Apart from the Hetton Colliery locomotive, the other locomotives seen date from one built in 1887 to the Stephenson Iong-boilered design and the modern Hunslets of 1957.

We have a ride in the cab along a colliery mineral railway and also see the colliers being loaded from coal staithes at the coastal ports. A veritable feast of steam in the North East with a flavour of industrial history!

All the archive film used is virtually all in colour and an extensively researched commentary along with an authentic soundtrack has been added.

Cover Photo:- Jon Marsh
Lambton No.29 climbing the bank to Philadelphia.

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Volume 184

Along Southern Lines Part 7 (75-mins) Price £19.75

**RELEASED MAY 2014**

The Southern always seemed to be the happy friendly holiday line. Their public relations officer the great Sir John Elliot’s slogan was the sun always came soonest to the Southern. This volume begins at Waterloo Station where many happy parents weighed down with suitcases, and their excited children carrying their buckets and spades started their holidays.

We see rebuilt Bulleid pacifics depart from Waterloo. The prestigious Bournemouth Belle is seen passing through Clapham Junction and Common. One of Maunsell’s famous Schools is seen at Woking. A brief visit across country to Guildford where an N Class mogul departs on a train. We quickly return to the Bournemouth main line and several rebuilt pacifics are seen at SouthamptonCentral. This is followed by a nice sequence at Millbrook. The Redbridge causeway is crossed and a Maunsell S15, Standards and Bulleids are seen at Totton station. A trip is taken down the Fawley branch behind two USA tanks. An earlier special sees an H16 tank at Fawley.

Rejoining the mainline, we have a footplate trip into the New Forest complete with views of it’s famous ponies. There are scenes at Lyndhurst Road and shots of Bulleids at Brockenhurst. The Lymington branch train is seen arriving and departing. Standard Class 4, Ivatt and M7 tanks are seen on the branch. There is even a trip behind a Q1 on a railtour. Travelling further west we see Bulleids and Standards climbing Sway bank. A nice long sequence of film at Bournemouth Central station and shed follows, with many engines seen including Lord Nelsons and M7s. Next stop is the now closed line to Bournemouth West. The severely curved platform at Poole sees plenty of activity.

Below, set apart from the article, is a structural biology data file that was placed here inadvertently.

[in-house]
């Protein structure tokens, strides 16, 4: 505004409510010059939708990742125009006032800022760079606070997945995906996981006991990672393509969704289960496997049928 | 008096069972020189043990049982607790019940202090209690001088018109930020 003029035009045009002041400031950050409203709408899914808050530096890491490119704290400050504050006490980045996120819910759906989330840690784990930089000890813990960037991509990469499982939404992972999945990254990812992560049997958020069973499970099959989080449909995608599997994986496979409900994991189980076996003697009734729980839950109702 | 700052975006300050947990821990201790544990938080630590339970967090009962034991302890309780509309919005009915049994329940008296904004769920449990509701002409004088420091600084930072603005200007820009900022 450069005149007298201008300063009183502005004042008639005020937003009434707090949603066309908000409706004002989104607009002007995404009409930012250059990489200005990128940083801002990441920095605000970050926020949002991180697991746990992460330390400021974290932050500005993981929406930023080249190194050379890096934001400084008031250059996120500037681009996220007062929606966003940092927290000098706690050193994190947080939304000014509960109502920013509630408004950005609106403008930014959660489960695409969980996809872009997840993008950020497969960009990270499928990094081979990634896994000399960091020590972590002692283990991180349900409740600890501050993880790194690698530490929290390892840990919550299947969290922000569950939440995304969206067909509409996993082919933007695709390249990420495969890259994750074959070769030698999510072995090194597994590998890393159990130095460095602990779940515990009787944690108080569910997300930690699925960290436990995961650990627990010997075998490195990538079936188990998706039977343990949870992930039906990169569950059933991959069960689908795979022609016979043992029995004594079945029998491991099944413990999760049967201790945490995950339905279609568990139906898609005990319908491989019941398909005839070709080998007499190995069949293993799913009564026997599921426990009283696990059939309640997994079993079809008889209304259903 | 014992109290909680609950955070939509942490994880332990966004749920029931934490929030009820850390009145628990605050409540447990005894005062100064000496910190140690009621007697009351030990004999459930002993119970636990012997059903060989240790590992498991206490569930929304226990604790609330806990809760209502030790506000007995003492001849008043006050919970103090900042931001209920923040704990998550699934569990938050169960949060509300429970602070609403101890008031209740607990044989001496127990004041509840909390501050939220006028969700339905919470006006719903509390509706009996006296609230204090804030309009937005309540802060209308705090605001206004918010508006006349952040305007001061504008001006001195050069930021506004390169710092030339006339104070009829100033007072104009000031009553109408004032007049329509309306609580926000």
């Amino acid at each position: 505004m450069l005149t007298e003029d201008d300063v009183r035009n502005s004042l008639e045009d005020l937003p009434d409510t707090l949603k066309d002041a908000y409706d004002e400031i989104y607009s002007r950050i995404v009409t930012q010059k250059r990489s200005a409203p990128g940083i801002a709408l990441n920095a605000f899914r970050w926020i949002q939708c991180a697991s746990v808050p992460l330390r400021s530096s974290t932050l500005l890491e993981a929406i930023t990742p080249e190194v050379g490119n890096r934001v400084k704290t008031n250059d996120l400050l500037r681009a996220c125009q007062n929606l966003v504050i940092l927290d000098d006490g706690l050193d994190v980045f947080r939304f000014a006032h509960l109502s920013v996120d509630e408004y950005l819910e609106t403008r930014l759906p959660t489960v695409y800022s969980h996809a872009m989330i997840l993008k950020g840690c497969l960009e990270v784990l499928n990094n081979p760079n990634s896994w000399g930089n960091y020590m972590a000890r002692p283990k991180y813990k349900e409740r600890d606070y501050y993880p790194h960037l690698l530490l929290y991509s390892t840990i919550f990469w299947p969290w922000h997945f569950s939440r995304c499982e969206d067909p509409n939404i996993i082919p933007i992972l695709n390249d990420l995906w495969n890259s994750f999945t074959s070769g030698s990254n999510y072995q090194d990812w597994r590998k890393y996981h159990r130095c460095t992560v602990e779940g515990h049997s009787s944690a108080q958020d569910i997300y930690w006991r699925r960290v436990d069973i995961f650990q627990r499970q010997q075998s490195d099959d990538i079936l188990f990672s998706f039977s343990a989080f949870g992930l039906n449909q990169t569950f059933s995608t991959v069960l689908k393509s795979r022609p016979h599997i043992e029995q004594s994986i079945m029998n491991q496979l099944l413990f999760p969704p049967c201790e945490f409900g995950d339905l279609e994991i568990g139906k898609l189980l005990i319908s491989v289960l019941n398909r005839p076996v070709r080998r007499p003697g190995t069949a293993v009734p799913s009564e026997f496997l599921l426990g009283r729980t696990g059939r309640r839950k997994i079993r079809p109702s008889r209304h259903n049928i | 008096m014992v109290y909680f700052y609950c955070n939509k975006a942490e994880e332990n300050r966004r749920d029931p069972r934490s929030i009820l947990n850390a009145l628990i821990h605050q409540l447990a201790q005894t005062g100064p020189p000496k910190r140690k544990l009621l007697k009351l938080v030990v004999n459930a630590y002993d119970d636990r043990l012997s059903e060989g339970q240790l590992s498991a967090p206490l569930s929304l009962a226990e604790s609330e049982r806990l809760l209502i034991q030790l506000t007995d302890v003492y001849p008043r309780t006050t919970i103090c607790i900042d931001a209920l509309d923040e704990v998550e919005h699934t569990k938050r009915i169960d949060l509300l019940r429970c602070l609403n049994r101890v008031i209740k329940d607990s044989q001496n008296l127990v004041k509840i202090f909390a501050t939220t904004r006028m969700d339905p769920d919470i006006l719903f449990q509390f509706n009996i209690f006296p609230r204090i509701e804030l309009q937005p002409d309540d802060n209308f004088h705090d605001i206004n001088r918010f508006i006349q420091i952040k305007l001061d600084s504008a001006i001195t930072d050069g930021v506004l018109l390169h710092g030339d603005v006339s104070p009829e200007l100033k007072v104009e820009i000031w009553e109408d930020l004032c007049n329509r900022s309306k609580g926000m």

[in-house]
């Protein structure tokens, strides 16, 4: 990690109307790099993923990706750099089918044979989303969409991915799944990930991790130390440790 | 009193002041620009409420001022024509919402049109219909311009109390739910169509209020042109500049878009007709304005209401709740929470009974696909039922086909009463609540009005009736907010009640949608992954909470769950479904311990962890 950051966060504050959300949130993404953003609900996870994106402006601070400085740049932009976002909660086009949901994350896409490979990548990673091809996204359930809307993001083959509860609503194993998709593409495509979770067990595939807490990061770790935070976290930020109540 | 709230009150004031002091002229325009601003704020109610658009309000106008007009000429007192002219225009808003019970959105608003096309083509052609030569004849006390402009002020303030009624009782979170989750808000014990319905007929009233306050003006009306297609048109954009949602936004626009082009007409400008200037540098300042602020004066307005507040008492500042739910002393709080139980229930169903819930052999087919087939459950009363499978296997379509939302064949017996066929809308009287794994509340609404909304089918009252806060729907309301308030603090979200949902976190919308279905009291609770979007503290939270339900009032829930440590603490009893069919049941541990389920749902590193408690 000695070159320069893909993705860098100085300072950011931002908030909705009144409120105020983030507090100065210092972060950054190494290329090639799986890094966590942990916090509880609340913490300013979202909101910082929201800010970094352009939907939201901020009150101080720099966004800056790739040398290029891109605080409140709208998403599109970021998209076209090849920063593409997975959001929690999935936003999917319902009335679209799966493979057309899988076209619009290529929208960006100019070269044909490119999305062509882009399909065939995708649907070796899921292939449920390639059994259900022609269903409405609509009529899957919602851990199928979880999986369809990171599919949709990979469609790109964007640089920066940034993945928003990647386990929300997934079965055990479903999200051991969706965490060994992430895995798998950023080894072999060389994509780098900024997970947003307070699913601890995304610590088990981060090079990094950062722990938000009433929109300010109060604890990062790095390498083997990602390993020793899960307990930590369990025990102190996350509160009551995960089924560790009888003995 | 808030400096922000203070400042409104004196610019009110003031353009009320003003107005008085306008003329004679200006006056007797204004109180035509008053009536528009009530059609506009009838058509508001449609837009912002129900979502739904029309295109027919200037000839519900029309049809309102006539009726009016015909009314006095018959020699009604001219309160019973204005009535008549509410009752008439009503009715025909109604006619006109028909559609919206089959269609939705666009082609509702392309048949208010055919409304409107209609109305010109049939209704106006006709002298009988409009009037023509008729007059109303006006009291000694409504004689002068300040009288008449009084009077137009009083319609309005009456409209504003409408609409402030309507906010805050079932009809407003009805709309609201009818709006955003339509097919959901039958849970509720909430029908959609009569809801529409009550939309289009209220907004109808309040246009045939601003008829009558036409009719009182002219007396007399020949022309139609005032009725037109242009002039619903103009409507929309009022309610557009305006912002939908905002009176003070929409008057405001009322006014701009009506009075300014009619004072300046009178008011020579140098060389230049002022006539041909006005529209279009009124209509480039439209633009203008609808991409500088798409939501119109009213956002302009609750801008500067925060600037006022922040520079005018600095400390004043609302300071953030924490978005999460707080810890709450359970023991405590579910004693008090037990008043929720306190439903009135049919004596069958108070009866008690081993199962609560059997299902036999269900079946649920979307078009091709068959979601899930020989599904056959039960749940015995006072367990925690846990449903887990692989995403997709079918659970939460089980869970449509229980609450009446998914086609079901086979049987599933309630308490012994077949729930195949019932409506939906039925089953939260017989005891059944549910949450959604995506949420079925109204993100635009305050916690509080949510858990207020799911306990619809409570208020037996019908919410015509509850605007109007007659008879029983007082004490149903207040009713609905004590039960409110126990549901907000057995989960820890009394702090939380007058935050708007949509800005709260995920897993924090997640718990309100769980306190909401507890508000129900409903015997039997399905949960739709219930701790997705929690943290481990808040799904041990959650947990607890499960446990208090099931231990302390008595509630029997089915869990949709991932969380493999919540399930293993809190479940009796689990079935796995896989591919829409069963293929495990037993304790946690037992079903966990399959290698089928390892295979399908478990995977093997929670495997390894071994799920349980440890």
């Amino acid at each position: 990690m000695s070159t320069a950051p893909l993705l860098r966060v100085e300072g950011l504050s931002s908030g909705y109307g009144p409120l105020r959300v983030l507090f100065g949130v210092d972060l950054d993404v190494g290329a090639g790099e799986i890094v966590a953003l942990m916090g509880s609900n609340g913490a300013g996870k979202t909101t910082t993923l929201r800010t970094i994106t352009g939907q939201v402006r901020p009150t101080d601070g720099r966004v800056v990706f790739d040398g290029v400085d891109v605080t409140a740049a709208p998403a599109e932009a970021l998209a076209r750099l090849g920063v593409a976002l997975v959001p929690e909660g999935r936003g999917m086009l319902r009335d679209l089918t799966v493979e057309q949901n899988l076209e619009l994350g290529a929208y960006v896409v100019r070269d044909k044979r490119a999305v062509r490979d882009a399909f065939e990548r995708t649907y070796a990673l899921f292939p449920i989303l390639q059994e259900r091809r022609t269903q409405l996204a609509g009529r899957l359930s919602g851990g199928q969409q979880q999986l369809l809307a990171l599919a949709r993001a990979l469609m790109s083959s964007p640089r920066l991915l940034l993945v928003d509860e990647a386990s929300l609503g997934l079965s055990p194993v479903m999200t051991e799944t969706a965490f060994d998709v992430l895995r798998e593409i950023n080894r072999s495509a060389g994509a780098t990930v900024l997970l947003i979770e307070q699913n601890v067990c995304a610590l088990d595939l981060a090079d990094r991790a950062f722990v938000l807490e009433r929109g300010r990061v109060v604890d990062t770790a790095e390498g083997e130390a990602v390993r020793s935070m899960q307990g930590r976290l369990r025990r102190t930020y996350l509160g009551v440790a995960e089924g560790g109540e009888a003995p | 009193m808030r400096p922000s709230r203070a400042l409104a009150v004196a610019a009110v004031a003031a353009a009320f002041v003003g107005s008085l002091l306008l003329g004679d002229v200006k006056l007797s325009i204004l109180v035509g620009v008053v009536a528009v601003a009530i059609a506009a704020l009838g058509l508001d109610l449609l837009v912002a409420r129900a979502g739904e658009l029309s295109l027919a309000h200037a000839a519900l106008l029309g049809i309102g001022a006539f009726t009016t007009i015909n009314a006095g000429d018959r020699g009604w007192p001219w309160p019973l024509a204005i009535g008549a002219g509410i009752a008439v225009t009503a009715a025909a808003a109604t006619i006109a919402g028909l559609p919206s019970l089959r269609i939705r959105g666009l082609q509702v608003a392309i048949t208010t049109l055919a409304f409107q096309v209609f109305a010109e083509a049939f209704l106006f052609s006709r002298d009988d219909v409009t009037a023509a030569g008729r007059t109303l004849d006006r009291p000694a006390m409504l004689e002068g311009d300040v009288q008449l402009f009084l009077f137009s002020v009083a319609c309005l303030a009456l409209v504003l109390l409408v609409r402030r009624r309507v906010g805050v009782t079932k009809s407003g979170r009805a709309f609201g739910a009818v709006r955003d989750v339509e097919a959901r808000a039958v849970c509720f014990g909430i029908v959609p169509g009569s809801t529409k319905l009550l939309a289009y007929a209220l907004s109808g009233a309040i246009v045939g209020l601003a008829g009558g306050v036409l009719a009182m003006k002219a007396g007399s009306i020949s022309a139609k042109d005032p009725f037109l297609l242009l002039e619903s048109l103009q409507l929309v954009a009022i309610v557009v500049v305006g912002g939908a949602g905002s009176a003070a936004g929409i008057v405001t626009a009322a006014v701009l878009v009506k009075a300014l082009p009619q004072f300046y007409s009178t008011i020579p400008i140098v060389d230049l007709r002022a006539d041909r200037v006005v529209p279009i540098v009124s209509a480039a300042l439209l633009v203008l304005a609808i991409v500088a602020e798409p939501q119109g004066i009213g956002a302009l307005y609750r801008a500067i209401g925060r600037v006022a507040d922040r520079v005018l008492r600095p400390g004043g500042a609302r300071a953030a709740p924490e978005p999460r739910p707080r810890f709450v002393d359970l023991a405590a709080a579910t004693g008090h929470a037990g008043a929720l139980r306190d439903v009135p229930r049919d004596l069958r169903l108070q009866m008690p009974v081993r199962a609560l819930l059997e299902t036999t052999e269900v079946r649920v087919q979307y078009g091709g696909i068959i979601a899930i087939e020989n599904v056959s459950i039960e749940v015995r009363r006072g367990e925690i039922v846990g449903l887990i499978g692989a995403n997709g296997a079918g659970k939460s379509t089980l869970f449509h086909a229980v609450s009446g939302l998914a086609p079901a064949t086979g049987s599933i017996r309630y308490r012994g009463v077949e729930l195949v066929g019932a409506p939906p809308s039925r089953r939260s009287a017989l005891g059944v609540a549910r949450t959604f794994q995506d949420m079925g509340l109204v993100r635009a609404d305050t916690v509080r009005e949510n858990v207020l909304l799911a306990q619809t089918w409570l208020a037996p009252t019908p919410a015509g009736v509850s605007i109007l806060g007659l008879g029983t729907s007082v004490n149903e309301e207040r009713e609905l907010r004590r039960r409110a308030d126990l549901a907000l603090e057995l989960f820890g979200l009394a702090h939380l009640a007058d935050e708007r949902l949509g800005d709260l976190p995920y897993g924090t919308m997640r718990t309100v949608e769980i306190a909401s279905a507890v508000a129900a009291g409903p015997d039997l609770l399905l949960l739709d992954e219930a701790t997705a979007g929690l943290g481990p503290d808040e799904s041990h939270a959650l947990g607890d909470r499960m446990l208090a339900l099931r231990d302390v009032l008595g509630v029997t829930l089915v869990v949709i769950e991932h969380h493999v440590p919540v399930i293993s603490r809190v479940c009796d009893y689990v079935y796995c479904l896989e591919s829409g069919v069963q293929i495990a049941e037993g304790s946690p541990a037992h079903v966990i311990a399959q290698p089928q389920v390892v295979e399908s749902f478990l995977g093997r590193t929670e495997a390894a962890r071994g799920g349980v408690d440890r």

The rarely filmed lines to the west of Poole and the Oxbow bridge are seen, before we head for Wareham and the Swanage branch which is fortunately beautifully preserved. Standard and Ivatt tanks are seen on the line, along with specials top and tailed by Bulleids and Standard 4s. The sun did not always shine and we see some shots taken in the pouring rain. On departing the branch and Wareham, several shots are seen across Ashley Heath before arriving at the old Dorchester South Station with its separate up and down platforms and its complex movements before the station was rebuilt. Bulleids reign supremely here. A train is then boarded for the journey to Weymouth.

All the archive film is in colour apart from a few seconds in black & white.. An authentic soundtrack has been added along with a researched commentary.

Cover Photo:- Jim Clemens. 34095 “Brentor” between Bournemouth and Poole, 1965.

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Volume 183

Irish Railways Miscellany (80-mins) Price £19.75

**RELEASED MARCH 2014**

In this volume, we visit Ireland to see the variety of steam and diesel services operating in the 1950s and 1960s.
Steam services are shown on the secondary lines at Claremorris and along the western rail corridor serving Ennis, Limerick Junction and on to the south Wexford line to Rosslare, as well as northwards to Wexford Quays. A variety of steam, Metro-Vick and General Motors diesel powered services are seen operating on lines radiating from Dublin and Cork, visiting Mallow, Galway, Sligo and Limerick Junction. Arrivals and departures of the Belfast-Dublin Enterprise expresses are shown in the hands of the Mcintosh GNR(I) V Class 4-4-0 River Class locomotives, which were built by Beyer Peacock in 1948.